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Re: KNF and the C preprocessor
On Dec 10, 2012, at 5:07 PM, David Laight wrote:
> On Mon, Dec 10, 2012 at 09:26:08PM +0000, Paul_Koning%Dell.com@localhost
>> On Dec 10, 2012, at 4:18 PM, David Young wrote:
>>> On Mon, Dec 10, 2012 at 03:50:00PM -0500, Thor Lancelot Simon wrote:
>>>> On Mon, Dec 10, 2012 at 02:28:28PM -0600, David Young wrote:
>>>>> On Mon, Dec 10, 2012 at 07:37:14PM +0000, David Laight wrote:
>>>>>> a) #define macros tend to get optimised better.
>>>>> Better even than an __attribute__((always_inline)) function?
>>>> I'd like to submit that neither are a good thing, because human
>>>> beings are demonstrably quite bad at deciding when things should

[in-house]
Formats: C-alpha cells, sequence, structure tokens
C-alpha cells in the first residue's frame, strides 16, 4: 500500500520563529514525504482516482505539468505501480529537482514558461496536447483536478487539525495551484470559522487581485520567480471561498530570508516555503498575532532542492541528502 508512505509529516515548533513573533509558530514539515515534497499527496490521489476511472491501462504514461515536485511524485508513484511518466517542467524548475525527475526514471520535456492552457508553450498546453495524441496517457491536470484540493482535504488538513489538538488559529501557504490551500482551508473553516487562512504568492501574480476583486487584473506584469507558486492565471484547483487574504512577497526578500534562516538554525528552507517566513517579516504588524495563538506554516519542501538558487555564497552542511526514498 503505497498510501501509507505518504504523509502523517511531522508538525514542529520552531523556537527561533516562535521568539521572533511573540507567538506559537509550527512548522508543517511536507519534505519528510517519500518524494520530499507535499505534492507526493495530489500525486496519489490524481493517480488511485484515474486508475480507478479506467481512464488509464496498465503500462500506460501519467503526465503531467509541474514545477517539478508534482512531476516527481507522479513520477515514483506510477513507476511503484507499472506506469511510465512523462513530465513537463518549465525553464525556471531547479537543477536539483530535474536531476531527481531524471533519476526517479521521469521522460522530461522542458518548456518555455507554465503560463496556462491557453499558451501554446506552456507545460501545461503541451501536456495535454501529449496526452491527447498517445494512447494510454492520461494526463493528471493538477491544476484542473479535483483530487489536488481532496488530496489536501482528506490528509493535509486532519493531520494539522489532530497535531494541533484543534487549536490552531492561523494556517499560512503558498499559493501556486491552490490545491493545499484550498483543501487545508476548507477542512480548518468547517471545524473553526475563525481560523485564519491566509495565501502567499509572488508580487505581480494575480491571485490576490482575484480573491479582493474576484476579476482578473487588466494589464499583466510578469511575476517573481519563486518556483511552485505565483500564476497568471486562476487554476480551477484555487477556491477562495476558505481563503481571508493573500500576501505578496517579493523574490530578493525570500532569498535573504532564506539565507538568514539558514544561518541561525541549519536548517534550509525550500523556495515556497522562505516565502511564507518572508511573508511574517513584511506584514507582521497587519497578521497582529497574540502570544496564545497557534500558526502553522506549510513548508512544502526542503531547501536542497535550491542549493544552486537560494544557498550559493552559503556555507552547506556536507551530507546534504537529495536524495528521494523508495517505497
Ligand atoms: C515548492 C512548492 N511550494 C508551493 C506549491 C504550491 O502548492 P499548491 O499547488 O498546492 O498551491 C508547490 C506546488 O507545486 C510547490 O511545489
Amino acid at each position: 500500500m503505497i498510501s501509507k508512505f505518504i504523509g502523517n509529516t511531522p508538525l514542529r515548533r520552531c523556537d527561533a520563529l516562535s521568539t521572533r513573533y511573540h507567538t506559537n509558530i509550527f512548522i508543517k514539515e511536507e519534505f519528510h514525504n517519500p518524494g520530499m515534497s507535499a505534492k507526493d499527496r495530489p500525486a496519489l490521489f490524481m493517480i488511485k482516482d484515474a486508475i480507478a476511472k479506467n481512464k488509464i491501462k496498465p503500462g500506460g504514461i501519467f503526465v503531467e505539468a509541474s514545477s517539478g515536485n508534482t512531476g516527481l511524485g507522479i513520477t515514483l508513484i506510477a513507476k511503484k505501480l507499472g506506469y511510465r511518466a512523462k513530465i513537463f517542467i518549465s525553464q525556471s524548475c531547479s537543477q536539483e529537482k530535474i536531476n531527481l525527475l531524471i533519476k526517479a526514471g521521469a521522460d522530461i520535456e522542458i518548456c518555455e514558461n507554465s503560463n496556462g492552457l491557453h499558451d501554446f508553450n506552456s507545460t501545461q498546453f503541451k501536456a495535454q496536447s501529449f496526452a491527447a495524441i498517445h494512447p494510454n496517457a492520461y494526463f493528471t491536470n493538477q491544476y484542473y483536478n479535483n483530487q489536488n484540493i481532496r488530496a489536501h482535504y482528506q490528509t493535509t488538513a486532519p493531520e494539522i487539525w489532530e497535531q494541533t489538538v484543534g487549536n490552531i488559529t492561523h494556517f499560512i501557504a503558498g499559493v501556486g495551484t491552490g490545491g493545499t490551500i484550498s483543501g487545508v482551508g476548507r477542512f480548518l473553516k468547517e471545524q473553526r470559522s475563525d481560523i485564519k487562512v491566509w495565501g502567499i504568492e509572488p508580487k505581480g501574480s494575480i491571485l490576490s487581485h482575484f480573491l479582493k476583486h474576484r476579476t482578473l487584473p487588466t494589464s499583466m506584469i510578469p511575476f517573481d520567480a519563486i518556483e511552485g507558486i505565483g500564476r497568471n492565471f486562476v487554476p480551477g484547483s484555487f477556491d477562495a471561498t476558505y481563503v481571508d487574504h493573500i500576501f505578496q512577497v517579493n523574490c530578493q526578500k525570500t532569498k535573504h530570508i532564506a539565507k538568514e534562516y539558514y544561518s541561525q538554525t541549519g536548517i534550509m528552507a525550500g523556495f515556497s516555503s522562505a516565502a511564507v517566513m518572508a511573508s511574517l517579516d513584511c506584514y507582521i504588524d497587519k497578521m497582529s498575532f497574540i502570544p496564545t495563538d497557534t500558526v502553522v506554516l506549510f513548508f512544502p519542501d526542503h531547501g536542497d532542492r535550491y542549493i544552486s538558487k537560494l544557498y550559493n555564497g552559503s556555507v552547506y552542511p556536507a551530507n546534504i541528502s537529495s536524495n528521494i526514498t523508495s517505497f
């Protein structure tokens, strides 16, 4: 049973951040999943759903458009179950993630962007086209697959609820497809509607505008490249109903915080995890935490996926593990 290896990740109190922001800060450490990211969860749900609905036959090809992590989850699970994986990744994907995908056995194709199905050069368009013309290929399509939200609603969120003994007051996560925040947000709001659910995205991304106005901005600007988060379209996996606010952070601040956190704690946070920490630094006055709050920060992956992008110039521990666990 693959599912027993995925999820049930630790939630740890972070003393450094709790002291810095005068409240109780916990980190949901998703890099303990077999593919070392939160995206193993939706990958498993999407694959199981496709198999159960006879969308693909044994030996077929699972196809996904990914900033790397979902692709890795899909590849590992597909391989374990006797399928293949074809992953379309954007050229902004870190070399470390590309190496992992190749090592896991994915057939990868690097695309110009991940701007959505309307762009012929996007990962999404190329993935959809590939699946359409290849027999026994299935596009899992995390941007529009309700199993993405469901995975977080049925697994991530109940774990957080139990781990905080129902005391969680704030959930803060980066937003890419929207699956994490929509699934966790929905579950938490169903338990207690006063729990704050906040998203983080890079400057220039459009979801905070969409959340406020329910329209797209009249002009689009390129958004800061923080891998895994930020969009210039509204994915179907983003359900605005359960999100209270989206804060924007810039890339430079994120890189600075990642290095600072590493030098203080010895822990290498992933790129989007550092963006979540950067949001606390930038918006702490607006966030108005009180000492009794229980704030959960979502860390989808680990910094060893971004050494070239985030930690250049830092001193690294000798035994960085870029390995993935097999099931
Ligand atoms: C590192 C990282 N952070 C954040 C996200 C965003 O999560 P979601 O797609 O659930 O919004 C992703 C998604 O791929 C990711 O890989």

>>>> be inlined, particularly in terms of the cache effects of excessive
>>>> inline use.
>>> I agree with that. However, occasionally I have found when I'm
>>> optimizing the code based on actual evidence rather than hunches, and
>>> the compiler is letting me down, always_inline was necessary.
>> Is that because of compiler bugs, or because the compiler was doing
>> what it's supposed to be doing?
> The compiler has some heuristics about what it is good to inline.
> gcc tends to treat 'inline' as just a hint.
I wouldn't describe it that way. And I don't think the GCC documentation does.
It does talk about heuristic inlining, but that's for the -O3 feature of
inlining stuff that's *not* marked, based on heuristics that it might be useful.
> Genarally it likes inlining static functions that are only called once.
> But it doesn't always do so - even when marked 'inline'
> (marking them inline may have no effect).
There are switches that control what gets inlined. In particular, there is one
that says not to inline things (other than called-once things) that are bigger
than X. If things are not getting inlined when expected, that is one possible
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